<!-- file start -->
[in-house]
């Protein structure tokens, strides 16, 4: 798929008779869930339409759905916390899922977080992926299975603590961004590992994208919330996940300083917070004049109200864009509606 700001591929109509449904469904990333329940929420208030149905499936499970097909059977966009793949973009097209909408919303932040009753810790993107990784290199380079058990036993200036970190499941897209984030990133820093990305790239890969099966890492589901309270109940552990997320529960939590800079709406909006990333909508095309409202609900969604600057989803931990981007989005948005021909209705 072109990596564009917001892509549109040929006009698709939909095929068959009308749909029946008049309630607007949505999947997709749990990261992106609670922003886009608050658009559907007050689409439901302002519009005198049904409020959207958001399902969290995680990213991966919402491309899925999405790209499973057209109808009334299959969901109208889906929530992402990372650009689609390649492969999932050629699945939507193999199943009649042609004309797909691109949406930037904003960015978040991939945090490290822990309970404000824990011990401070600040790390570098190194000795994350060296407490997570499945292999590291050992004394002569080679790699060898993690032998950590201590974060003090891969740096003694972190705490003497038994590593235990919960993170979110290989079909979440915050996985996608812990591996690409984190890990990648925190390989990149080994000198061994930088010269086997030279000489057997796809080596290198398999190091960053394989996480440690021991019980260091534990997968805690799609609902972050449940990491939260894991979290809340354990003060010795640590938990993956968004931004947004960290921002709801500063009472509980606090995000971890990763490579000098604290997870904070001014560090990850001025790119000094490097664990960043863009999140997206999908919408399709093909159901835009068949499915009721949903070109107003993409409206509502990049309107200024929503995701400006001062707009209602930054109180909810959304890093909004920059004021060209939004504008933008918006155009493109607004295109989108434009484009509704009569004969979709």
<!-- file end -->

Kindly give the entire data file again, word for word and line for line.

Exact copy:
[in-house]
């Protein structure tokens, strides 16, 4: 798929008779869930339409759905916390899922977080992926299975603590961004590992994208919330996940300083917070004049109200864009509606 700001591929109509449904469904990333329940929420208030149905499936499970097909059977966009793949973009097209909408919303932040009753810790993107990784290199380079058990036993200036970190499941897209984030990133820093990305790239890969099966890492589901309270109940552990997320529960939590800079709406909006990333909508095309409202609900969604600057989803931990981007989005948005021909209705 072109990596564009917001892509549109040929006009698709939909095929068959009308749909029946008049309630607007949505999947997709749990990261992106609670922003886009608050658009559907007050689409439901302002519009005198049904409020959207958001399902969290995680990213991966919402491309899925999405790209499973057209109808009334299959969901109208889906929530992402990372650009689609390649492969999932050629699945939507193999199943009649042609004309797909691109949406930037904003960015978040991939945090490290822990309970404000824990011990401070600040790390570098190194000795994350060296407490997570499945292999590291050992004394002569080679790699060898993690032998950590201590974060003090891969740096003694972190705490003497038994590593235990919960993170979110290989079909979440915050996985996608812990591996690409984190890990990648925190390989990149080994000198061994930088010269086997030279000489057997796809080596290198398999190091960053394989996480440690021991019980260091534990997968805690799609609902972050449940990491939260894991979290809340354990003060010795640590938990993956968004931004947004960290921002709801500063009472509980606090995000971890990763490579000098604290997870904070001014560090990850001025790119000094490097664990960043863009999140997206999908919408399709093909159901835009068949499915009721949903070109107003993409409206509502990049309107200024929503995701400006001062707009209602930054109180909810959304890093909004920059004021060209939004504008933008918006155009493109607004295109989108434009484009509704009569004969979709």